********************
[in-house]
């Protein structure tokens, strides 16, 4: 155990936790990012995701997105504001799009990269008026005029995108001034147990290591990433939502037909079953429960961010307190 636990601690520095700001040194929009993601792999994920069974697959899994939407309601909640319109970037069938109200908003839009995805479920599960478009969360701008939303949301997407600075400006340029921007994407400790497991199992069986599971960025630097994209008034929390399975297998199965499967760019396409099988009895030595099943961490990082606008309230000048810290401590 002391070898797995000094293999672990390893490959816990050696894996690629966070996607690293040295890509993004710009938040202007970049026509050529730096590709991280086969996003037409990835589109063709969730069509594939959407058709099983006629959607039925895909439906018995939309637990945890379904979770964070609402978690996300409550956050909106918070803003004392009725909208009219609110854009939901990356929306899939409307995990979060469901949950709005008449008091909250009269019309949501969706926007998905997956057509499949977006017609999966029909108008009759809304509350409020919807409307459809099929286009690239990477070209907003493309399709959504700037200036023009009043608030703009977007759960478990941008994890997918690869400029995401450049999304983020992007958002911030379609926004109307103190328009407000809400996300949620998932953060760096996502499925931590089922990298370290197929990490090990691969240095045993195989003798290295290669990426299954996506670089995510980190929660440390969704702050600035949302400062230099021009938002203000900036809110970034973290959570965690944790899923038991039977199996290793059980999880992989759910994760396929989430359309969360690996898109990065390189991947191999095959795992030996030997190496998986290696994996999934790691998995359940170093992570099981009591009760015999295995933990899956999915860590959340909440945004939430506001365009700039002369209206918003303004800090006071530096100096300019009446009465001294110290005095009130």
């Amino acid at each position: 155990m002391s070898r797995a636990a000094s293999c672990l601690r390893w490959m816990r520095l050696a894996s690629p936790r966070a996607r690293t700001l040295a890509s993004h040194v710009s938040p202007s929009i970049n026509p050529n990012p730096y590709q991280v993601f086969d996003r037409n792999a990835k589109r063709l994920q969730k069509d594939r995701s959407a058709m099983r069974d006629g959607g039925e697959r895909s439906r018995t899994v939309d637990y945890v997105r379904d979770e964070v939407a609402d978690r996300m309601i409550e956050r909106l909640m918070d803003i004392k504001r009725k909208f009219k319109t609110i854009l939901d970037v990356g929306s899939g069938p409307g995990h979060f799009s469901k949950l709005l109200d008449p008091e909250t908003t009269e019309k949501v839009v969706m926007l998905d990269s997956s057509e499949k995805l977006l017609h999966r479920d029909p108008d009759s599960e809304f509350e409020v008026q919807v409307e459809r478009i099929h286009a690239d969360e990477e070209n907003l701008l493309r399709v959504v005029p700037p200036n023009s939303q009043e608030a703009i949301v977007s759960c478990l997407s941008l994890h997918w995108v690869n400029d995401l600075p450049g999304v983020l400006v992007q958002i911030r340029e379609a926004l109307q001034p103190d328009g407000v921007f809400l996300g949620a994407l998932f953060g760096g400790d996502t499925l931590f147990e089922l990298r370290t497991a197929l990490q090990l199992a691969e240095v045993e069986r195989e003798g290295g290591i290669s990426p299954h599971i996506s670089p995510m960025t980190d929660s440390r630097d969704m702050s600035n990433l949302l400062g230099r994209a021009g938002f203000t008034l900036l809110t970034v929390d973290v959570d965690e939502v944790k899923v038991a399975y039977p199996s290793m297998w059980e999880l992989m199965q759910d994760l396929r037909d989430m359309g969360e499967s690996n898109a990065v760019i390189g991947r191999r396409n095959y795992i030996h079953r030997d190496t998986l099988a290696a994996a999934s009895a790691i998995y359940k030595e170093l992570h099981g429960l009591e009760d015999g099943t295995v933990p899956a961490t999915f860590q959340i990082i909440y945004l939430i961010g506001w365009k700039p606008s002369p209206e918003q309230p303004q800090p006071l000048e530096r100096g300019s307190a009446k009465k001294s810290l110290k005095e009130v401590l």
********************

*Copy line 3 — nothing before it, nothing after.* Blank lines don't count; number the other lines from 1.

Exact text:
């Amino acid at each position: 155990m002391s070898r797995a636990a000094s293999c672990l601690r390893w490959m816990r520095l050696a894996s690629p936790r966070a996607r690293t700001l040295a890509s993004h040194v710009s938040p202007s929009i970049n026509p050529n990012p730096y590709q991280v993601f086969d996003r037409n792999a990835k589109r063709l994920q969730k069509d594939r995701s959407a058709m099983r069974d006629g959607g039925e697959r895909s439906r018995t899994v939309d637990y945890v997105r379904d979770e964070v939407a609402d978690r996300m309601i409550e956050r909106l909640m918070d803003i004392k504001r009725k909208f009219k319109t609110i854009l939901d970037v990356g929306s899939g069938p409307g995990h979060f799009s469901k949950l709005l109200d008449p008091e909250t908003t009269e019309k949501v839009v969706m926007l998905d990269s997956s057509e499949k995805l977006l017609h999966r479920d029909p108008d009759s599960e809304f509350e409020v008026q919807v409307e459809r478009i099929h286009a690239d969360e990477e070209n907003l701008l493309r399709v959504v005029p700037p200036n023009s939303q009043e608030a703009i949301v977007s759960c478990l997407s941008l994890h997918w995108v690869n400029d995401l600075p450049g999304v983020l400006v992007q958002i911030r340029e379609a926004l109307q001034p103190d328009g407000v921007f809400l996300g949620a994407l998932f953060g760096g400790d996502t499925l931590f147990e089922l990298r370290t497991a197929l990490q090990l199992a691969e240095v045993e069986r195989e003798g290295g290591i290669s990426p299954h599971i996506s670089p995510m960025t980190d929660s440390r630097d969704m702050s600035n990433l949302l400062g230099r994209a021009g938002f203000t008034l900036l809110t970034v929390d973290v959570d965690e939502v944790k899923v038991a399975y039977p199996s290793m297998w059980e999880l992989m199965q759910d994760l396929r037909d989430m359309g969360e499967s690996n898109a990065v760019i390189g991947r191999r396409n095959y795992i030996h079953r030997d190496t998986l099988a290696a994996a999934s009895a790691i998995y359940k030595e170093l992570h099981g429960l009591e009760d015999g099943t295995v933990p899956a961490t999915f860590q959340i990082i909440y945004l939430i961010g506001w365009k700039p606008s002369p209206e918003q309230p303004q800090p006071l000048e530096r100096g300019s307190a009446k009465k001294s810290l110290k005095e009130v401590l």